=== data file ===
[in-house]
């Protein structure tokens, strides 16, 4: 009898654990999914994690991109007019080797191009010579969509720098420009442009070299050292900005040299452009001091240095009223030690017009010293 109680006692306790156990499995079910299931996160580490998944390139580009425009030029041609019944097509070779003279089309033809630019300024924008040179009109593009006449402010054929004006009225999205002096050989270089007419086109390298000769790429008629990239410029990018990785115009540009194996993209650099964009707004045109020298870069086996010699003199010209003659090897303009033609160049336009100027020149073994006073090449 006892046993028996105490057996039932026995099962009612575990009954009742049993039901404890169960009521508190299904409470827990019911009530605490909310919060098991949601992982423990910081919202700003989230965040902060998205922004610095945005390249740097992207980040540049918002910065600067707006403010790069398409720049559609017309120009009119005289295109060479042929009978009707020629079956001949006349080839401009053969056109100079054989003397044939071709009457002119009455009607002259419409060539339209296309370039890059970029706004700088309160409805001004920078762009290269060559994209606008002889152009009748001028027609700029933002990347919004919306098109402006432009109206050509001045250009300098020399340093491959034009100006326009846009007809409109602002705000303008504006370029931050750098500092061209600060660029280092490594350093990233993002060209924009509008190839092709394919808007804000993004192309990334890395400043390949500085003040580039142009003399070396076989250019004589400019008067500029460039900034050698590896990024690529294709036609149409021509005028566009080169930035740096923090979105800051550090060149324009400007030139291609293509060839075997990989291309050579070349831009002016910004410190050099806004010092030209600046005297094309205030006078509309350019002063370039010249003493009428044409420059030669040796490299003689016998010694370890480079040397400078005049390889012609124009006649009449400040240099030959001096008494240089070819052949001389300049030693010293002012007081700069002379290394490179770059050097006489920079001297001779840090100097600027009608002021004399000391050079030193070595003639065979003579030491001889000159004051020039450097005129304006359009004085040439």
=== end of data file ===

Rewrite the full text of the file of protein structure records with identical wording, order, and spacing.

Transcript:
[in-house]
């Protein structure tokens, strides 16, 4: 009898654990999914994690991109007019080797191009010579969509720098420009442009070299050292900005040299452009001091240095009223030690017009010293 109680006692306790156990499995079910299931996160580490998944390139580009425009030029041609019944097509070779003279089309033809630019300024924008040179009109593009006449402010054929004006009225999205002096050989270089007419086109390298000769790429008629990239410029990018990785115009540009194996993209650099964009707004045109020298870069086996010699003199010209003659090897303009033609160049336009100027020149073994006073090449 006892046993028996105490057996039932026995099962009612575990009954009742049993039901404890169960009521508190299904409470827990019911009530605490909310919060098991949601992982423990910081919202700003989230965040902060998205922004610095945005390249740097992207980040540049918002910065600067707006403010790069398409720049559609017309120009009119005289295109060479042929009978009707020629079956001949006349080839401009053969056109100079054989003397044939071709009457002119009455009607002259419409060539339209296309370039890059970029706004700088309160409805001004920078762009290269060559994209606008002889152009009748001028027609700029933002990347919004919306098109402006432009109206050509001045250009300098020399340093491959034009100006326009846009007809409109602002705000303008504006370029931050750098500092061209600060660029280092490594350093990233993002060209924009509008190839092709394919808007804000993004192309990334890395400043390949500085003040580039142009003399070396076989250019004589400019008067500029460039900034050698590896990024690529294709036609149409021509005028566009080169930035740096923090979105800051550090060149324009400007030139291609293509060839075997990989291309050579070349831009002016910004410190050099806004010092030209600046005297094309205030006078509309350019002063370039010249003493009428044409420059030669040796490299003689016998010694370890480079040397400078005049390889012609124009006649009449400040240099030959001096008494240089070819052949001389300049030693010293002012007081700069002379290394490179770059050097006489920079001297001779840090100097600027009608002021004399000391050079030193070595003639065979003579030491001889000159004051020039450097005129304006359009004085040439």